To meet the growing demand for teacher learning opportunities, the educational community must create scalable professional development models and study their effectiveness. In this chapter, we argue that design-based implementation research (DBIR) is ideally suited to these efforts, and we use two research projects in which we are currently involved as illustrative cases: CSR Colorado and Implementing the Problem-Solving Cycle (iPSC). The core of CSR Colorado is Collaborative Strategic Reading, an instructional approach designed to enhance reading comprehension in content classes. The focus of iPSC is the Problem-Solving Cycle, a mathematics professional development (PD) program designed to help teachers improve their instruction through closely examining mathematics problems, student thinking, and pedagogical practices. Each project works with a school district to bring a PD model to scale, and both projects are studying the structures and resources needed to build the district’s capacity to sustain the model beyond the duration of the research. The chapter describes each project and discusses the successes and challenges we experienced as we collaborated with the districts and schools to carry them out. By highlighting two very different projects we show how, through different means, it is possible to achieve the same ultimate end of a scaled-up program for improving instructional practices.

by Anne Whitney & Linda Friedrich — 2013
In this article, we explore the legacy of the National Writing Project, a thirty-seven-year-old professional development network dedicated to improving the teaching of writing, focusing on the broader orientations developed within that network rather than solely on the transmission of specific teaching strategies.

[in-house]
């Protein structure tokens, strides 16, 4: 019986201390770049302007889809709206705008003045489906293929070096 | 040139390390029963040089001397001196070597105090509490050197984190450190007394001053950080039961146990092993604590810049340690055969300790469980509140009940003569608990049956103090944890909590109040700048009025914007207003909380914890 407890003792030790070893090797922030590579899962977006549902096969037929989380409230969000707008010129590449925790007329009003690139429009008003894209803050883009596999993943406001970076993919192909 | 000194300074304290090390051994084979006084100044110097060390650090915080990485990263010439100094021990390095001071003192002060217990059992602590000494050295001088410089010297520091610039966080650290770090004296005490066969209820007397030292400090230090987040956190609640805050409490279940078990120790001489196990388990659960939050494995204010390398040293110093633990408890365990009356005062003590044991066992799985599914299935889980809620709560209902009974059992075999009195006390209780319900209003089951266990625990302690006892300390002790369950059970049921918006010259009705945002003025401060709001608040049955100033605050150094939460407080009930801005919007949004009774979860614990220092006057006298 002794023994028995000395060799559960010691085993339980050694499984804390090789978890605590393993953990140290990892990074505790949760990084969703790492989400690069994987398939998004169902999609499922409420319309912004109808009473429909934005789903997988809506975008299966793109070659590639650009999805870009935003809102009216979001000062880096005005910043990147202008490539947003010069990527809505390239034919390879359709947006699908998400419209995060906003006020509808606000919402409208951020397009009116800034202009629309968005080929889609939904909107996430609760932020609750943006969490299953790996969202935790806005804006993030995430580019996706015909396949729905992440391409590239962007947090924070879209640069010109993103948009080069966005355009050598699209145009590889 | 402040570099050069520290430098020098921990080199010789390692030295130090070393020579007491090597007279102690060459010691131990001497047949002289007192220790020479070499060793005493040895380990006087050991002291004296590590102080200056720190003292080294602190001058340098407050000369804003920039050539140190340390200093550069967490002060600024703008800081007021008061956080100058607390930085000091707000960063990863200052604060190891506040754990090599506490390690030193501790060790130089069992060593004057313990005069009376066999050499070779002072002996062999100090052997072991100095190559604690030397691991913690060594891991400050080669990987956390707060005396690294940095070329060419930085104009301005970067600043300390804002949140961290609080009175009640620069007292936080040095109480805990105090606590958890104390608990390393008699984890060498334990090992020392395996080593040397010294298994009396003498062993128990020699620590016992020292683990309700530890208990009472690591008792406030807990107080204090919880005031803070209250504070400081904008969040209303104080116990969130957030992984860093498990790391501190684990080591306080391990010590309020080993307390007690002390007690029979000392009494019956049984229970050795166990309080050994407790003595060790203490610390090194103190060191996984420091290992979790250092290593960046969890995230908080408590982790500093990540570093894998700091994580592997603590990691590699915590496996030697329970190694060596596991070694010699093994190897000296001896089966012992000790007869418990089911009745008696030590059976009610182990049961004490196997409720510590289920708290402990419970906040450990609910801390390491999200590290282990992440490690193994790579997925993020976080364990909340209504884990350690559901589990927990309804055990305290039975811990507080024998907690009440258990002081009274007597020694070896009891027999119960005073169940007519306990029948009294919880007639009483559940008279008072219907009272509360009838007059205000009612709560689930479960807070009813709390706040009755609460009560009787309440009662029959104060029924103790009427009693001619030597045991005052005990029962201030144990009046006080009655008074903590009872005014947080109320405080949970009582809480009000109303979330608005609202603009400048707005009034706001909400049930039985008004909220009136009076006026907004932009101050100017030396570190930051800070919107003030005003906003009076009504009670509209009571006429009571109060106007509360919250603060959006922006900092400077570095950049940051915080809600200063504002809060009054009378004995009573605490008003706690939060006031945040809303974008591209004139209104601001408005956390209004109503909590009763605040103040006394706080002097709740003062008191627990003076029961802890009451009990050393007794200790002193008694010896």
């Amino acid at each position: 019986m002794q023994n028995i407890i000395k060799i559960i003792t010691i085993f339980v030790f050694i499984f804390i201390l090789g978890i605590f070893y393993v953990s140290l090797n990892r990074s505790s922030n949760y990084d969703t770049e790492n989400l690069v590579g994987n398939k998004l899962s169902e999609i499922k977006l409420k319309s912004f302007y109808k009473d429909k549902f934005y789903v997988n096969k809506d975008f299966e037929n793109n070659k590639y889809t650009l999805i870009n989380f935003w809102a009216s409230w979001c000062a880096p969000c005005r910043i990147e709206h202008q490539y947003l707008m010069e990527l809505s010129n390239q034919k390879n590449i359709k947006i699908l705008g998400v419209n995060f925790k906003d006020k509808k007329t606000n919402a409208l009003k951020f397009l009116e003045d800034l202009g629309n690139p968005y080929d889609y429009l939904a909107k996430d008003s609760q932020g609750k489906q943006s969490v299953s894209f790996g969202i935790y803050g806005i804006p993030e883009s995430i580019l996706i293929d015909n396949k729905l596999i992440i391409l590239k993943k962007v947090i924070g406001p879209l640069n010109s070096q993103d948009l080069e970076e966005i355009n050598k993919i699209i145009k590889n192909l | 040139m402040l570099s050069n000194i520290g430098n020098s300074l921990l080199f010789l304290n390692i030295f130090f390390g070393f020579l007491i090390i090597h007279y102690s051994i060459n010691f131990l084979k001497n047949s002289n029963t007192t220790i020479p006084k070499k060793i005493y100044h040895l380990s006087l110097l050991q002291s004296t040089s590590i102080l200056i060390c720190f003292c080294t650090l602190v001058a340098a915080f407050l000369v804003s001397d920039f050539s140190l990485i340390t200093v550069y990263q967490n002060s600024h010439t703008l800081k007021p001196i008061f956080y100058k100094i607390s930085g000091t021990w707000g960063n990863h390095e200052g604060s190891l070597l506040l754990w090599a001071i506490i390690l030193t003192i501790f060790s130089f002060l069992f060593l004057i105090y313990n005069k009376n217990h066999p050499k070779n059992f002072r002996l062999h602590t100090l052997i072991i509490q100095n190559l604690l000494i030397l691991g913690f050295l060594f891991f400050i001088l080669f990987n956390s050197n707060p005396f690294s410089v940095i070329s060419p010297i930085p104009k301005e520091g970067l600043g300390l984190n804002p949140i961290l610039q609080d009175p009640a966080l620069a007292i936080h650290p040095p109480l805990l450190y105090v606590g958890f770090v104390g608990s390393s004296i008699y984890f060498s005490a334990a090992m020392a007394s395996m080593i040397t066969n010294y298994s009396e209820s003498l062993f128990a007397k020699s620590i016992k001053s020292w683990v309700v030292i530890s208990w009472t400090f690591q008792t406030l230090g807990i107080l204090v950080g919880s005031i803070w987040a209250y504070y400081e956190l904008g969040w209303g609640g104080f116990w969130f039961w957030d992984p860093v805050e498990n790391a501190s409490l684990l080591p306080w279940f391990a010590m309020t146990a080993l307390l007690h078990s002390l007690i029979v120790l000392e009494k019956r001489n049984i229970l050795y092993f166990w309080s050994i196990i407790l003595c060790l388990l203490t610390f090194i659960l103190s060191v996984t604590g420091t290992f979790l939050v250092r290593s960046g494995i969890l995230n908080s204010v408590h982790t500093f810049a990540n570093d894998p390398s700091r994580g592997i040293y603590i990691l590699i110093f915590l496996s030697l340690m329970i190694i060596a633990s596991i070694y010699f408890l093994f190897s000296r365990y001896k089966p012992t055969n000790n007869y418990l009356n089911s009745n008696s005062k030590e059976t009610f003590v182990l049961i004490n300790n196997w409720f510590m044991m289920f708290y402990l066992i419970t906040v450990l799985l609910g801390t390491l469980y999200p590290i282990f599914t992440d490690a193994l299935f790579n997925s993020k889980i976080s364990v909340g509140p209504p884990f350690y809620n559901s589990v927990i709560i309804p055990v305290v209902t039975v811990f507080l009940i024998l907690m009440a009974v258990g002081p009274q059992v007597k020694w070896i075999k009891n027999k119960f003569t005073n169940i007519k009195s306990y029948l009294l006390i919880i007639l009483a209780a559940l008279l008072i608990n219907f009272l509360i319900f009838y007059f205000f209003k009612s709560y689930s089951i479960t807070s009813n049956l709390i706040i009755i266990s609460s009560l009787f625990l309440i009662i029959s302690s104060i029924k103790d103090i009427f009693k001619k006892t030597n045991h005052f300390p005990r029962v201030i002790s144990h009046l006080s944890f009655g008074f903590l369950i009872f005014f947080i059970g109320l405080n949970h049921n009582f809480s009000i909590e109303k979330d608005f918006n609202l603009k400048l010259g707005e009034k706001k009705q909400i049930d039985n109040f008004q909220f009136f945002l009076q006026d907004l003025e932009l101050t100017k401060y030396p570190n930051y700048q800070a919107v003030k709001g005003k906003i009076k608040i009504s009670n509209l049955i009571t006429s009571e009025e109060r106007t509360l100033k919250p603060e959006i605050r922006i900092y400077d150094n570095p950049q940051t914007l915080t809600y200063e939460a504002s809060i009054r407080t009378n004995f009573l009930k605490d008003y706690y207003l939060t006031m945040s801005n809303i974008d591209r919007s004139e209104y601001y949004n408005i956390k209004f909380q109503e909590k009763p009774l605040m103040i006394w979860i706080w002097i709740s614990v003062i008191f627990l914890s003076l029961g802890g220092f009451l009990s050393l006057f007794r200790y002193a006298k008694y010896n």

by Laura Desimone, Thomas Smith & Kristie Phillips — 2013
This is a three-year longitudinal study that links teacher participation in content-focused professional development in mathematics to the use of particular types of instruction, and then examines links between those types of instruction and student achievement.

by Morgaen Donaldson — 2012
Entrants to teaching from other careers potentially provide a source of teachers for hard-to-staff rural and urban schools. Based on retrospective, longitudinal data collected through a survey of over 2,000 Teach For America (TFA) teachers who began their careers in schools serving high proportions of low-income and minority children, I found that older TFA entrants to teaching had a lower risk than did younger entrants of leaving low-income schools, the teaching profession, and broader school-based roles. I further found that, among those who left teaching, older entrants’ reasons for doing so differed from those of their younger counterparts.